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Wednesday, April 1, 2020
LIMA, Dec 13 2014 (IPS) - While U.S. and Canadian officials delivered speeches about how the world needs to step up to their responsibilities at the U.N. climate negotiations in Lima, Peru, activists from North America demanded clear answers back home on their governments’ relationships with fossil fuel corporations, as well as the future of several major oil projects across the continent.
U.S. Secretary of State John Kerry spoke Thursday about the role each country should play on tackling climate change and referred to the U.S.-China agreement announced in November. The agreement, which pledged unforeseen emissions reductions for both countries, has been lauded by many countries as a progressive step forward at the U.N. negotiations.
However, civil society delegates have expressed concern over the disconnect between the messaging the United States has been taking in Lima, and its domestic fossil fuel reliance.
This international discourse collides with Washington’s hesitance to repeal the Keystone XL pipeline, a proposed project that would transport over 800,000 barrels of bitumen a day from the Alberta tar sands to Texas oil refineries.
“The best way the U.S. can support progress in the U.N. Climate Talks is to start at home by rejecting the Keystone XL pipeline now,” said Dyanna Jaye, a U.S. youth delegate attending the conference with SustainUS.
TransCanada’s Keystone XL pipeline has been stalled in political procedures since 2011. Once considered to be a done deal, the project has grown to be a bone of contention among environmental groups, who have mobilised to put pressure on President Barack Obama to reject it.
Having been presented as a bill to Congress numerous times, it most recently passed a House of Representatives vote but failed in the Senate by only one vote on Nov. 5.
Youth have taken a leading role on been pushing for Kerry to reject Keystone XL, shining a spotlight on the influence of the fossil fuel industry in hindering progress.
Following Kerry’s speech to the U.N. on Thursday, Jaye and other U.S. and Canadian youth activists organised an action in protest of proposed pipelines through the two countries.
Calling for the industry to be kicked out of the negotiations, youth have highlighted that a successful deal in Lima would necessitate a phasing out of fossil fuel use to zero production by 2050, as stated in a World Wildlife Fund report.
“Dirty fossil fuel projects like Keystone XL clearly fail the climate test,” Evan Weber, executive director of US Climate Plan, told IPS. “We’ll be drawing the line on any new fossil fuel infrastructure and calling for investment in renewable energy solutions.”
Protesters emphasised the need for domestic action at home in order for there to be any progress at the United Nations
The United States, however, isn’t the only country whose domestic issues directly contradict their statements here at COP20. The Canadian government has been criticised for their lack of domestic ambition and their close relationship with fossil fuel companies at this conference.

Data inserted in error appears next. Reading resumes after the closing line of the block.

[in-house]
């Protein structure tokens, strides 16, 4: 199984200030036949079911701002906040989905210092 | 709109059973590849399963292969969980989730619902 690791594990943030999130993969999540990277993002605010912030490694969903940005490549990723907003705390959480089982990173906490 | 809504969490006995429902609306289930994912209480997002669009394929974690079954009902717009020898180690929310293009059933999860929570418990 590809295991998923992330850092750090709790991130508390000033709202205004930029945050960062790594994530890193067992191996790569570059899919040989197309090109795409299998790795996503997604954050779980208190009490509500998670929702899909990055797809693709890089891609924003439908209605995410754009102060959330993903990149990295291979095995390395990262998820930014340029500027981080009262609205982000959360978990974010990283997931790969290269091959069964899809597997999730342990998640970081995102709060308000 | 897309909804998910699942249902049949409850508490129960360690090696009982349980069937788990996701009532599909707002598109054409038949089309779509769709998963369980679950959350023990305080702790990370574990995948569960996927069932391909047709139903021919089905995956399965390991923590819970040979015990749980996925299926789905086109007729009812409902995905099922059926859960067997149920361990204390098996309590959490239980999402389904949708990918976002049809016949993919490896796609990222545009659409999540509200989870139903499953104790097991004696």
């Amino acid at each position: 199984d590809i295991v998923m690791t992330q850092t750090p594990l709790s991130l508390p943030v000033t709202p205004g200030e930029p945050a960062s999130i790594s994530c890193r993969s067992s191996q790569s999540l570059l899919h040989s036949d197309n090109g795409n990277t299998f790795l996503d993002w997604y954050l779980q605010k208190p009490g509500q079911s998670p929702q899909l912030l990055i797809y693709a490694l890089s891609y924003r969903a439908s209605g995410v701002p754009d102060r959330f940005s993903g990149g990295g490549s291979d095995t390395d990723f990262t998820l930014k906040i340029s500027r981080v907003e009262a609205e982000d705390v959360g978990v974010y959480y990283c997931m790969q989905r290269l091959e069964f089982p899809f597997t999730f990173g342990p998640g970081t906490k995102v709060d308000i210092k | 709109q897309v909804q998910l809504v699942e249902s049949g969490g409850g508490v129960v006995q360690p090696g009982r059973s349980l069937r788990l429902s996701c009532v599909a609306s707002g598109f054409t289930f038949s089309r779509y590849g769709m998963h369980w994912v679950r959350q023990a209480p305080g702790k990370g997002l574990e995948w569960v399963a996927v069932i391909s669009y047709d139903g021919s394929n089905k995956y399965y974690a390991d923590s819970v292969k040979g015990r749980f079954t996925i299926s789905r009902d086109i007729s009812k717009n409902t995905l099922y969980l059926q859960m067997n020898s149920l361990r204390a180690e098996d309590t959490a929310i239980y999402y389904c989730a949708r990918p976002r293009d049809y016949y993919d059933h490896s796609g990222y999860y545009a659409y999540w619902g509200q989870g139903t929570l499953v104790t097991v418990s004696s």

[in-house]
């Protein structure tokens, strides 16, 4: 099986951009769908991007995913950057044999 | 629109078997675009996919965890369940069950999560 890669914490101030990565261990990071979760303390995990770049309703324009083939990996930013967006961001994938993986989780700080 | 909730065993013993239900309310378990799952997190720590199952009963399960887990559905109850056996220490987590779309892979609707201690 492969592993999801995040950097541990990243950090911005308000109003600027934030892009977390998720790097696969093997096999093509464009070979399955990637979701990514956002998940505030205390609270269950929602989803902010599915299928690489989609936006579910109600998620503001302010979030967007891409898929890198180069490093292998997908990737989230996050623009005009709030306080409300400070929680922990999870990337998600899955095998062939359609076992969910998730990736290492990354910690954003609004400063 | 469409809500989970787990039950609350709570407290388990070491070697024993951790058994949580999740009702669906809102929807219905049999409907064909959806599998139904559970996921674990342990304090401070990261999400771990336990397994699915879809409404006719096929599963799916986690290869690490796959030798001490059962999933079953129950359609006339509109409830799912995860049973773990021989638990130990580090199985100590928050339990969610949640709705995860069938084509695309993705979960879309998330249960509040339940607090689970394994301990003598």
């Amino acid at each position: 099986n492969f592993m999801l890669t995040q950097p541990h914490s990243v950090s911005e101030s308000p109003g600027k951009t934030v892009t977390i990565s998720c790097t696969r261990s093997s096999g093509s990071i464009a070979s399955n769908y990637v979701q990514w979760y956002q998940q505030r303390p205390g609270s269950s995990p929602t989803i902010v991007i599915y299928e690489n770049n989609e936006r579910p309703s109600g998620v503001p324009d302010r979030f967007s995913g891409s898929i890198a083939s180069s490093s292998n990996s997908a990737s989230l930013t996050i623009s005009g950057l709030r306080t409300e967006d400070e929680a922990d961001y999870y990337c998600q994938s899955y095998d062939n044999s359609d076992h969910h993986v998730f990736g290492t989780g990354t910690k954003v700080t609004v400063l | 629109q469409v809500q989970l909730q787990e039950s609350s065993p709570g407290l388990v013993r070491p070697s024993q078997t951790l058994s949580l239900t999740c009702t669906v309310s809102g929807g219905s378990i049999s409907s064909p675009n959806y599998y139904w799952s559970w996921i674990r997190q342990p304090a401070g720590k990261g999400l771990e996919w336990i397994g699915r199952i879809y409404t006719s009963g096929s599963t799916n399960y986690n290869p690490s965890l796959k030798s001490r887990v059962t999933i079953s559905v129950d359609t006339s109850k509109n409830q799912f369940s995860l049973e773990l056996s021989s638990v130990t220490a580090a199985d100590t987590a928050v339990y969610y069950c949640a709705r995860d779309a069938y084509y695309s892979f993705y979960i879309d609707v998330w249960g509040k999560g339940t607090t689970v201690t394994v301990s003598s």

At the talks, Environment Minister Leona Aglukkaq stated on Dec. 9 that Canada is “confident [they] can achieve a climate agreement” at these talks, “however it will require courage and common sense.”
While the government has attempted to portray itself as a climate leader in these negotiations, members of civil society have pointed out discrepancies between the emissions goals they are promising and the emissions trajectory the country is actually on track to produce.
“Under Stephen Harper, Canada has no climate policy beyond public relations,” said Elizabeth May, a Canadian Member of Parliament and leader of the Canadian Green Party attending COP 20.
“The zeal to exploit fossil fuels has led to the evisceration of environmental laws. We have distorted our economy in the interests of exporting bitumen,” she told IPS.
Canada has once again entered into the non-governmental spotlight at U.N. climate negotiations. On Tuesday, uproar ensued when Prime Minister Stephen Harper stated that any regulation of the oil and gas industry would be “crazy” considering the industry’s current financial state.
On the conference’s last day, Canada was also awarded a Fossil of the Day, a daily non-prize awarded by civil society during the Climate Talks to the most regressive country, for its consistent meddling with and lack of participation in the U.N. process.
“As members of civil society, we’ve seen Canadian negotiators prioritise fossil fuel companies over public interest time and time again in Lima,” Catherine Gauthier of ENvironnement JEUnesse, a Québec youth environmental organisation, told IPS.
Both countries have come under scrutiny for their promotion of climate action on the international level while promoting tar sands expansion and shale gas fracking projects at home. Shale gas has particularly been promoted by both governments as a bridge fuel to help wean societies off fossil fuels with the goal of increasing renewable energy sources.
“The use of fracking as a bridge fuel is the biggest lie the American public has ever been fed,” Emily Williams of the California Student Sustainability Coalition told IPS. “It poisons our health and our communities, and destroys our environment. It cannot be part of the climate solution as it starves the renewable energy revolution of the investment it needs.”
Both Canada and the United States have been active in calling for swift action on the international level when it comes to climate change. The U.N. negotiations are currently running over time in Lima as countries work towards a compromise agreement.
Edited by Kitty Stapp
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